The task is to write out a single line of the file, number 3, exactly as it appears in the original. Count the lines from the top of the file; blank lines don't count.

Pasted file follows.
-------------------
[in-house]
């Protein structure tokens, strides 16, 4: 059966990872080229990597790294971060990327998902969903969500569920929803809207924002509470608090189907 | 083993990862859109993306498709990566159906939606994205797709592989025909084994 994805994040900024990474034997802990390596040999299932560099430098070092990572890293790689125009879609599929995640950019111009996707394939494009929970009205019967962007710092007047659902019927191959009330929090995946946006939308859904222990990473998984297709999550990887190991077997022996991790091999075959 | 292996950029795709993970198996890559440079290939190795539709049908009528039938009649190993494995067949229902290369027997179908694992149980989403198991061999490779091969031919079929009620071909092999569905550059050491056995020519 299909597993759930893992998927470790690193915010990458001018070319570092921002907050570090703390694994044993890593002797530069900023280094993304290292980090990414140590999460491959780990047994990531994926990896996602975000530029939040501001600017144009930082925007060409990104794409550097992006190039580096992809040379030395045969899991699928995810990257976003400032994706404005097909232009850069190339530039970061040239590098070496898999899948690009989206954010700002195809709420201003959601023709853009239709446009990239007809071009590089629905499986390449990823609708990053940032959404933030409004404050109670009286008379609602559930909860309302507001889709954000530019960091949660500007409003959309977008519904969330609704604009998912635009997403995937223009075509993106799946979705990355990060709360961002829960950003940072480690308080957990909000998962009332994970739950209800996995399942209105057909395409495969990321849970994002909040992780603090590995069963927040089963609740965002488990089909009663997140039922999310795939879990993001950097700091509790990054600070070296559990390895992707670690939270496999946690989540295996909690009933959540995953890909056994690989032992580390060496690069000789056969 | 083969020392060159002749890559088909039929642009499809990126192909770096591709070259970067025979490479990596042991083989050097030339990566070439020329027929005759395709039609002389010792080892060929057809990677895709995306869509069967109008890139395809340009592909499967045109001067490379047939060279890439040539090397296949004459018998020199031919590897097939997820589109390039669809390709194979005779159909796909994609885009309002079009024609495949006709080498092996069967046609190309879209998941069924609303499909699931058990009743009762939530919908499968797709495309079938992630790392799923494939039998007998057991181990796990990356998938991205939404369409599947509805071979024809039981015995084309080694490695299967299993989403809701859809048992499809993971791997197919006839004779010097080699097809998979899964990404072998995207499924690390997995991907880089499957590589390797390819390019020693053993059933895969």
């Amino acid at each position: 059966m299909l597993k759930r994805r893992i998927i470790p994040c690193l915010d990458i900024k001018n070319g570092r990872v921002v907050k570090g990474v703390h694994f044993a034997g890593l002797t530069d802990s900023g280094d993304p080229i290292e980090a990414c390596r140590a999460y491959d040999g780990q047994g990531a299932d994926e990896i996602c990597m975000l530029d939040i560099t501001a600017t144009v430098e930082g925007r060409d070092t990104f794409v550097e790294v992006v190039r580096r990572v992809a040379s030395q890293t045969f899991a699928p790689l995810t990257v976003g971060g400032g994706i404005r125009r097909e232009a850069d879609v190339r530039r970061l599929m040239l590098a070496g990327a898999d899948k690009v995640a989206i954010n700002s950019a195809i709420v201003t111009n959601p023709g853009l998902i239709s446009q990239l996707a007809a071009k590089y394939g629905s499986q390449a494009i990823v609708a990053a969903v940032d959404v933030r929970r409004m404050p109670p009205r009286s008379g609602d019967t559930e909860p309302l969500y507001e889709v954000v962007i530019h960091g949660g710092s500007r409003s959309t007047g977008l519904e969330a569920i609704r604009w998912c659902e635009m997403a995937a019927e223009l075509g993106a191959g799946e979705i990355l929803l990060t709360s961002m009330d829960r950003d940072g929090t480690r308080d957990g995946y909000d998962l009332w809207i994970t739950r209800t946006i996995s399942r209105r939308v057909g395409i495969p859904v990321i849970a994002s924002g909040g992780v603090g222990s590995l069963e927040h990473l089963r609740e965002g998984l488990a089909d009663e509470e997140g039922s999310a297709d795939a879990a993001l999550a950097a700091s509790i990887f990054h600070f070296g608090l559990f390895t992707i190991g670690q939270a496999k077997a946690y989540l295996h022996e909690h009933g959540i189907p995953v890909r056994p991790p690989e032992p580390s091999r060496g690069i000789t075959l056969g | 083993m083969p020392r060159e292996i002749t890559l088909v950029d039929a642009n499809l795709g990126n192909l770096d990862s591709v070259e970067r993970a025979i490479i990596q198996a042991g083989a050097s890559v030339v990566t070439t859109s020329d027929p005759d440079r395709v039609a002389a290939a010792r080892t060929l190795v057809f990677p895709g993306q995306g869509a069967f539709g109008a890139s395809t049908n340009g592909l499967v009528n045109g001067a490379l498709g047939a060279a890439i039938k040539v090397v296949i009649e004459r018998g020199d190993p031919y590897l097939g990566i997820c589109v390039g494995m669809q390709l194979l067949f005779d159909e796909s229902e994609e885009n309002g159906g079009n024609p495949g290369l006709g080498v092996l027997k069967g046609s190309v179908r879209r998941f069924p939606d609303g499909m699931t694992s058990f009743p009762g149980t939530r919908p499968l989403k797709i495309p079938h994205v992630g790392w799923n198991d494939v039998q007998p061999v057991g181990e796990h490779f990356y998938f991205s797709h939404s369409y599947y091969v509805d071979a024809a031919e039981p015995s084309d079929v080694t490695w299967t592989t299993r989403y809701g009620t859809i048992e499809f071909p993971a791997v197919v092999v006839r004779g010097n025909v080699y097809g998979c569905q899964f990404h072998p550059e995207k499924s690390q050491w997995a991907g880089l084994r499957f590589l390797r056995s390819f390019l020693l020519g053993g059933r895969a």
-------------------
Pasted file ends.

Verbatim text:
């Amino acid at each position: 059966m299909l597993k759930r994805r893992i998927i470790p994040c690193l915010d990458i900024k001018n070319g570092r990872v921002v907050k570090g990474v703390h694994f044993a034997g890593l002797t530069d802990s900023g280094d993304p080229i290292e980090a990414c390596r140590a999460y491959d040999g780990q047994g990531a299932d994926e990896i996602c990597m975000l530029d939040i560099t501001a600017t144009v430098e930082g925007r060409d070092t990104f794409v550097e790294v992006v190039r580096r990572v992809a040379s030395q890293t045969f899991a699928p790689l995810t990257v976003g971060g400032g994706i404005r125009r097909e232009a850069d879609v190339r530039r970061l599929m040239l590098a070496g990327a898999d899948k690009v995640a989206i954010n700002s950019a195809i709420v201003t111009n959601p023709g853009l998902i239709s446009q990239l996707a007809a071009k590089y394939g629905s499986q390449a494009i990823v609708a990053a969903v940032d959404v933030r929970r409004m404050p109670p009205r009286s008379g609602d019967t559930e909860p309302l969500y507001e889709v954000v962007i530019h960091g949660g710092s500007r409003s959309t007047g977008l519904e969330a569920i609704r604009w998912c659902e635009m997403a995937a019927e223009l075509g993106a191959g799946e979705i990355l929803l990060t709360s961002m009330d829960r950003d940072g929090t480690r308080d957990g995946y909000d998962l009332w809207i994970t739950r209800t946006i996995s399942r209105r939308v057909g395409i495969p859904v990321i849970a994002s924002g909040g992780v603090g222990s590995l069963e927040h990473l089963r609740e965002g998984l488990a089909d009663e509470e997140g039922s999310a297709d795939a879990a993001l999550a950097a700091s509790i990887f990054h600070f070296g608090l559990f390895t992707i190991g670690q939270a496999k077997a946690y989540l295996h022996e909690h009933g959540i189907p995953v890909r056994p991790p690989e032992p580390s091999r060496g690069i000789t075959l056969g | 083993m083969p020392r060159e292996i002749t890559l088909v950029d039929a642009n499809l795709g990126n192909l770096d990862s591709v070259e970067r993970a025979i490479i990596q198996a042991g083989a050097s890559v030339v990566t070439t859109s020329d027929p005759d440079r395709v039609a002389a290939a010792r080892t060929l190795v057809f990677p895709g993306q995306g869509a069967f539709g109008a890139s395809t049908n340009g592909l499967v009528n045109g001067a490379l498709g047939a060279a890439i039938k040539v090397v296949i009649e004459r018998g020199d190993p031919y590897l097939g990566i997820c589109v390039g494995m669809q390709l194979l067949f005779d159909e796909s229902e994609e885009n309002g159906g079009n024609p495949g290369l006709g080498v092996l027997k069967g046609s190309v179908r879209r998941f069924p939606d609303g499909m699931t694992s058990f009743p009762g149980t939530r919908p499968l989403k797709i495309p079938h994205v992630g790392w799923n198991d494939v039998q007998p061999v057991g181990e796990h490779f990356y998938f991205s797709h939404s369409y599947y091969v509805d071979a024809a031919e039981p015995s084309d079929v080694t490695w299967t592989t299993r989403y809701g009620t859809i048992e499809f071909p993971a791997v197919v092999v006839r004779g010097n025909v080699y097809g998979c569905q899964f990404h072998p550059e995207k499924s690390q050491w997995a991907g880089l084994r499957f590589l390797r056995s390819f390019l020693l020519g053993g059933r895969a």